According to the American Lung Association, lung cancer is the nation’s top cancer killer.
Most lung cancer is found in its later stages when it may be treatable but is not curable.
People at high risk for lung cancer should be screened.
High risk criteria includes people between the ages of 55 and 74, who have smoked within the past 15 years, are healthy enough to tolerate cancer treatment if lung cancer is found, and smoked for at least 30 pack years. Pack years are calculated by multiplying the number of packs smoked each day by the number of years someone has smoked – for example, 2 packs a day for 15 years equals 30 pack years.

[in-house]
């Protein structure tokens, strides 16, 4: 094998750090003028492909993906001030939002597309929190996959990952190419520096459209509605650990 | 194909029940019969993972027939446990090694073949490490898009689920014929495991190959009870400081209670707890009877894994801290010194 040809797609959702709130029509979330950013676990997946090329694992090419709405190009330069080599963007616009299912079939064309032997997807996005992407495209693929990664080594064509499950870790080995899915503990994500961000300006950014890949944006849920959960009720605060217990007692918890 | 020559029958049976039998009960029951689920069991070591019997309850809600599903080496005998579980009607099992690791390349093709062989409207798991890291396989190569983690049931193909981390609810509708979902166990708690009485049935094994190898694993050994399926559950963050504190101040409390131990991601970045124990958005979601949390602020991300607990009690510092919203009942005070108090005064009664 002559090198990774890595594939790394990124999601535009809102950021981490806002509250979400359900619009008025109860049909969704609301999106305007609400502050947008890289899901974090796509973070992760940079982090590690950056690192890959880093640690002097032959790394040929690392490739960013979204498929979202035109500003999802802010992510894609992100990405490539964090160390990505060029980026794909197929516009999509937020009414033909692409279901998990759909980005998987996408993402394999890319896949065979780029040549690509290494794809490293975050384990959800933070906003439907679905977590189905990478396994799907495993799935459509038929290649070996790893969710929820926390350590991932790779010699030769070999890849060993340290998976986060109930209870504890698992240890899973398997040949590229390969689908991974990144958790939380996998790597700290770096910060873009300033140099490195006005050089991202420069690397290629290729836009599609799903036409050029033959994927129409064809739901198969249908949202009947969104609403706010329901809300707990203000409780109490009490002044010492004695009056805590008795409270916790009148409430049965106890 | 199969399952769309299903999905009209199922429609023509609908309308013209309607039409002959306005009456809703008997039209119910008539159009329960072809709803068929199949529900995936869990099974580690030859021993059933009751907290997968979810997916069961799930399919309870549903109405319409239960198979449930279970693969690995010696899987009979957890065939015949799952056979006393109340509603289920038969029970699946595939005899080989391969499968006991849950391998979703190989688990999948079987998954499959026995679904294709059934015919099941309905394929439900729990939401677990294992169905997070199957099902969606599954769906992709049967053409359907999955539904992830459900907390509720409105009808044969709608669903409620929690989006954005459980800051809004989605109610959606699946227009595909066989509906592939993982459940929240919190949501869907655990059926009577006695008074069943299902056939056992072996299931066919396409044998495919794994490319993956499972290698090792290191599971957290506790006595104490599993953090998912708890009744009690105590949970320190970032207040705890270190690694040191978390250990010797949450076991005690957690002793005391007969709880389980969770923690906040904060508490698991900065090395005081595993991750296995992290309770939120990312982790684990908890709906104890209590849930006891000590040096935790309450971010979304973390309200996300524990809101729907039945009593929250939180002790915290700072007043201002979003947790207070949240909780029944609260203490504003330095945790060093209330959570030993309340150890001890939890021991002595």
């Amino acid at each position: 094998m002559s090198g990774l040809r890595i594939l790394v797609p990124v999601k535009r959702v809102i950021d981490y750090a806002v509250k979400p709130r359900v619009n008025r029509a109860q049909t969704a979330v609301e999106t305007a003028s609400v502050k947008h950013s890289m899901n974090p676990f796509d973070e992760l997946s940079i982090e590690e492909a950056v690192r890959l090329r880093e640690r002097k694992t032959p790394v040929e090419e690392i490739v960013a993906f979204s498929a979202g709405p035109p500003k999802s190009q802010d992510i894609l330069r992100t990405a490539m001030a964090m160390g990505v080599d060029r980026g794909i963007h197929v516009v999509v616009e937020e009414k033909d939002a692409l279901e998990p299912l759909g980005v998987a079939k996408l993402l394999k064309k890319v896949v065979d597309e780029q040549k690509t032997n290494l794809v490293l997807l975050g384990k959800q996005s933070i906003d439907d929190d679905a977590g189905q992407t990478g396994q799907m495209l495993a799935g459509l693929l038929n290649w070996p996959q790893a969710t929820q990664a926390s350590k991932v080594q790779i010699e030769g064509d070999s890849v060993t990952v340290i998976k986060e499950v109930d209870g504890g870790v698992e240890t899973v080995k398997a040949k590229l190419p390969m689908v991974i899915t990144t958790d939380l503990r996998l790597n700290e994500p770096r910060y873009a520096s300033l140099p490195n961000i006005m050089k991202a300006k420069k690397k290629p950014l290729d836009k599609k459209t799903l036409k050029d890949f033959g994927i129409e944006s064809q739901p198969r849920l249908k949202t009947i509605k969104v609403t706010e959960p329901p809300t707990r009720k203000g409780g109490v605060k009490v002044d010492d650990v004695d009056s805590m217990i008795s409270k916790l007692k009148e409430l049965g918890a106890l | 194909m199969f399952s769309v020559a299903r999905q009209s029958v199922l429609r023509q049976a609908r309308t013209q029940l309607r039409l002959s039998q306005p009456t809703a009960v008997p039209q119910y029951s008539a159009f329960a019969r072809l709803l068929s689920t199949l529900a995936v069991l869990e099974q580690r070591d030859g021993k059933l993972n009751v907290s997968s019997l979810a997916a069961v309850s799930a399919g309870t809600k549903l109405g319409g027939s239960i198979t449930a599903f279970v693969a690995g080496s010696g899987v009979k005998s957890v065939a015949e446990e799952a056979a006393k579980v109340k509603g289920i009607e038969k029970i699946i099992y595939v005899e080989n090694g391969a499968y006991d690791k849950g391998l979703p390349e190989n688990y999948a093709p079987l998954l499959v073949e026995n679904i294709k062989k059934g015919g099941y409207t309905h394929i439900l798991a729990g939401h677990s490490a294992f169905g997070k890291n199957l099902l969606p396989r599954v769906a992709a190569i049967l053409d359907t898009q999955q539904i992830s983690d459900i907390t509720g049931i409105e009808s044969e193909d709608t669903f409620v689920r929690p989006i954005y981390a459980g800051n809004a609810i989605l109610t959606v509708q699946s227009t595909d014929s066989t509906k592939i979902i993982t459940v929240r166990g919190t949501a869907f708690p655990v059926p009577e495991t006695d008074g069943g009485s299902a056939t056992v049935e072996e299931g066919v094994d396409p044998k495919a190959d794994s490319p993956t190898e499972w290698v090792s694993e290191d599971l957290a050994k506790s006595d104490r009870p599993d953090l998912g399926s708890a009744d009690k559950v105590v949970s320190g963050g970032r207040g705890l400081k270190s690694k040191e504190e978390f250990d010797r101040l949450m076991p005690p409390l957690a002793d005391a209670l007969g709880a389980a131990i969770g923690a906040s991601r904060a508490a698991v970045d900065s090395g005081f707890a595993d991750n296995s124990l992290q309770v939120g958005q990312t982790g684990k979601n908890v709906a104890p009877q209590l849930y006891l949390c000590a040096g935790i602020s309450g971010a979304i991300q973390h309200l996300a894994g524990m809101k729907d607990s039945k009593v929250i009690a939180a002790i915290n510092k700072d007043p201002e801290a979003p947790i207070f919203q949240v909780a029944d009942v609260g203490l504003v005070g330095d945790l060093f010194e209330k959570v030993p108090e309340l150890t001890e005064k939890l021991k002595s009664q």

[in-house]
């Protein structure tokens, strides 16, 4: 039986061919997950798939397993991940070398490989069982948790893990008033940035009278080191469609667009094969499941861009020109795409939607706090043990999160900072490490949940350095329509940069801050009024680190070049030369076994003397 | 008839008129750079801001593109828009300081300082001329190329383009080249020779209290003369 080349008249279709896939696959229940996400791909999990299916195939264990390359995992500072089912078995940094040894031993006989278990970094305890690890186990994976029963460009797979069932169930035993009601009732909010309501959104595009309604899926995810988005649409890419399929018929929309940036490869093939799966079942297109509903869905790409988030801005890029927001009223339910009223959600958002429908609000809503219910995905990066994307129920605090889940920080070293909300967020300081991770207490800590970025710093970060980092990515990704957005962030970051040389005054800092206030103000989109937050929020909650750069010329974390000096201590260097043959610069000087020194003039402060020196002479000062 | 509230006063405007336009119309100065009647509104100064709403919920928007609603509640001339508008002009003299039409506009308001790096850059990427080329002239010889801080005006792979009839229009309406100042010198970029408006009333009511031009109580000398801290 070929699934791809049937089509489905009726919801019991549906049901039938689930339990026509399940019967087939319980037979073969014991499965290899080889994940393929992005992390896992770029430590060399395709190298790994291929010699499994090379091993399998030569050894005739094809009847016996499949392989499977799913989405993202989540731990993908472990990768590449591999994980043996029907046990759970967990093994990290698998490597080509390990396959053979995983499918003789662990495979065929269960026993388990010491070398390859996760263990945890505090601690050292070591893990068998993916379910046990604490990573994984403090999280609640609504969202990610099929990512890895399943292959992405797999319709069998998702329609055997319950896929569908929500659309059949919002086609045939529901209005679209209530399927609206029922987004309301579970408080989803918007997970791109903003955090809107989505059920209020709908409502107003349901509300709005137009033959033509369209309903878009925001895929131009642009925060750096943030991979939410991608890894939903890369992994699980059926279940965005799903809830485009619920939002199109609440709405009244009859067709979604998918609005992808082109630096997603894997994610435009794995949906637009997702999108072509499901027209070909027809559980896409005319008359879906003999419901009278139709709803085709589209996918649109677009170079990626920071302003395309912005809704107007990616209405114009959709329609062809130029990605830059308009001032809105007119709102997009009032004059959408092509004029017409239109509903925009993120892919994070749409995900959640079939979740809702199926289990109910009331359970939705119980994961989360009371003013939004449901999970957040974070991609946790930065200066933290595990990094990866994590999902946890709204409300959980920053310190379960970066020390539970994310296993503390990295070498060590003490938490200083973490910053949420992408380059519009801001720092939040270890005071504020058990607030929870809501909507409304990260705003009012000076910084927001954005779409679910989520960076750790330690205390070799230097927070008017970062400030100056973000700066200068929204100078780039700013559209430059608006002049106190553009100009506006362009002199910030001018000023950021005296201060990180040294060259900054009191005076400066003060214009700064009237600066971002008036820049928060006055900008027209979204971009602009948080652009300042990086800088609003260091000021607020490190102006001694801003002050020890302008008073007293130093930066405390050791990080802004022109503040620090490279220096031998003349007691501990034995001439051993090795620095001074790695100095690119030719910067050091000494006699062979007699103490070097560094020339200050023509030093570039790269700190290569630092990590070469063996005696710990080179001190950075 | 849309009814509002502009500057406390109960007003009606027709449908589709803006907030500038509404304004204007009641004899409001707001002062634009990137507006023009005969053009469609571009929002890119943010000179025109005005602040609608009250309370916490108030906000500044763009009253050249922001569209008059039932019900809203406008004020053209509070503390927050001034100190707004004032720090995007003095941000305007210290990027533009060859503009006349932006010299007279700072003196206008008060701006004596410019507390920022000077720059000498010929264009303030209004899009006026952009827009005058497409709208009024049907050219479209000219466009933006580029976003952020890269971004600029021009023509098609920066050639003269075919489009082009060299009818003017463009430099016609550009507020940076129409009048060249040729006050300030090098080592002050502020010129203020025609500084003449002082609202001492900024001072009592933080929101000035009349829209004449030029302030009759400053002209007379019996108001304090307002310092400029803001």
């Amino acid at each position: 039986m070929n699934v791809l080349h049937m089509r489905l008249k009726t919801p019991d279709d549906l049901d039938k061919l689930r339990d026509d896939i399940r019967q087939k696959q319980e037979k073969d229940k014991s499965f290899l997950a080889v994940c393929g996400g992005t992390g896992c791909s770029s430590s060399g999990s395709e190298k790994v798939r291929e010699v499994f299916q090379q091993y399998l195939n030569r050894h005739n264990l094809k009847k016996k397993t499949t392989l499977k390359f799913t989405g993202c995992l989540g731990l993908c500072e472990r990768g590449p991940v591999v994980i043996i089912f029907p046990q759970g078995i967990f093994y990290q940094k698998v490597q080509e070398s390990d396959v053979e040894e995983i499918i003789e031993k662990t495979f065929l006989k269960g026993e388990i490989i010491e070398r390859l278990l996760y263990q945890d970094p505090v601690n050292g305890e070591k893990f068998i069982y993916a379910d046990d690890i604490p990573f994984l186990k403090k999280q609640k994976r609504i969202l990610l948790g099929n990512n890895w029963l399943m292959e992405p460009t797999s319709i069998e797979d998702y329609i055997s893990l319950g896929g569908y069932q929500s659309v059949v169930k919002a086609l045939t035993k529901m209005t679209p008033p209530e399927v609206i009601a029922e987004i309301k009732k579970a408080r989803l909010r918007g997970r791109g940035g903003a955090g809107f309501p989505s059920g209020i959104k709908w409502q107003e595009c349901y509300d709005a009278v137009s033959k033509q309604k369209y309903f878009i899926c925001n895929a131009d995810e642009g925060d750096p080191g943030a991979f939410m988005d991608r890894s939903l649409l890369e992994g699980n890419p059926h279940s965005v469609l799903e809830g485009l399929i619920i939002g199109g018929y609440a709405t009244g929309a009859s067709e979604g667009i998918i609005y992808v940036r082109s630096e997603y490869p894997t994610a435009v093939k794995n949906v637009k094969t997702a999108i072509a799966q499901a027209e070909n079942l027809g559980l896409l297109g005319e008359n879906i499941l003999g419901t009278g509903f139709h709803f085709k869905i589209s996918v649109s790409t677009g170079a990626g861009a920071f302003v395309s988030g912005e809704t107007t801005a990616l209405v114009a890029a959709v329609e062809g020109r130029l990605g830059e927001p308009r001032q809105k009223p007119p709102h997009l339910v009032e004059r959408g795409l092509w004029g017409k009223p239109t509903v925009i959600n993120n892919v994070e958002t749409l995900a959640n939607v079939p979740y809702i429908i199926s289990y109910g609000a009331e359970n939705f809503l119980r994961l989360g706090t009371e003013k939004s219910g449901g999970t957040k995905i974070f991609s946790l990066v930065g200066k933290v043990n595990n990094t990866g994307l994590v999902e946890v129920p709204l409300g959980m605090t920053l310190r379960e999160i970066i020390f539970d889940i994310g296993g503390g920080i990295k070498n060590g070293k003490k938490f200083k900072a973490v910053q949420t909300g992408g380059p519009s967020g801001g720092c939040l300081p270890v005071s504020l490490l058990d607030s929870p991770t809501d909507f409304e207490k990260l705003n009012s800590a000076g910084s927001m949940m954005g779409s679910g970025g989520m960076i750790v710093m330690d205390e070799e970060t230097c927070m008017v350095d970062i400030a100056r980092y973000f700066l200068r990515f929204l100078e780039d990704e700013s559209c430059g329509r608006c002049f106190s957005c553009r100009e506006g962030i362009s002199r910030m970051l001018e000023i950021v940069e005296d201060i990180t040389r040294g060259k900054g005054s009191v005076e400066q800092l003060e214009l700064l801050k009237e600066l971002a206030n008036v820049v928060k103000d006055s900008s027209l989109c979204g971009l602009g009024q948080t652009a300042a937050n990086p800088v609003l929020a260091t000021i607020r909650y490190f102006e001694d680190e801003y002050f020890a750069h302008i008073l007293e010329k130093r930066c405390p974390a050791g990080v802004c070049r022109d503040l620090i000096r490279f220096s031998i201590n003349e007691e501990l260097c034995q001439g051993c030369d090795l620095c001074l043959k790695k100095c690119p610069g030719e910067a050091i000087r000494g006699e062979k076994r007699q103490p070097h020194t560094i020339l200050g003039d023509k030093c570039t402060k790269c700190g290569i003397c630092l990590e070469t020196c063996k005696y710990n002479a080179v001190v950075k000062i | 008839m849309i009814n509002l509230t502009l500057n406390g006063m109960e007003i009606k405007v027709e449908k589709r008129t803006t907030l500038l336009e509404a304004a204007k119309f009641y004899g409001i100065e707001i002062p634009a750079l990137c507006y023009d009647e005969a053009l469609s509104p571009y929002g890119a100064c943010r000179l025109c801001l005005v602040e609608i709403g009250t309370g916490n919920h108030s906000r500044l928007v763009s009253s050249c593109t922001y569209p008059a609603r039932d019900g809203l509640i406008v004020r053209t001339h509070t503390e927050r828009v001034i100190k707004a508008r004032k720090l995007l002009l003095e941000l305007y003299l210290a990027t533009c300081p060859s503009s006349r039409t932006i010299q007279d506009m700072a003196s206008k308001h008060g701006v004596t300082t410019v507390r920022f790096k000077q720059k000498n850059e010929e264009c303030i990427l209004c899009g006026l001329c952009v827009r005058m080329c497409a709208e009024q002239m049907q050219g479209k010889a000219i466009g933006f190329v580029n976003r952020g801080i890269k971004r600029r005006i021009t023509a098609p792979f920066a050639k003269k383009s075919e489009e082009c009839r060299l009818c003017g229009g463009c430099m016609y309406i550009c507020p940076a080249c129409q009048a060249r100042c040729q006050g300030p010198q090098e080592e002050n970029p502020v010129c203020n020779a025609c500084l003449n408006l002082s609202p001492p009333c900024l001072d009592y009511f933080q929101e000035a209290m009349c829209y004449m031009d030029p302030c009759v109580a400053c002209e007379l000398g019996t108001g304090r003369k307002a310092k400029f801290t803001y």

In 2015, many private insurers will be required to cover lung cancer screening in this high risk group.
Also, recently the U.S. Centers for Medicare and Medicaid Services, or CMS, proposed that lung cancer screening be covered by medicare in this group as well. A final determination is expected in the next few months.
While screening may catch lung cancer early, quitting smoking to prevent lung cancer in the first place is best.
It’s common for small lung nodules to turn up in a lung cancer screening scan which can lead to additional procedures, scans and emotional distress.
That’s why only those at highest risk show the most benefit from screening.
Source: WWSB My Suncoast Health Lung Cancer Awareness Month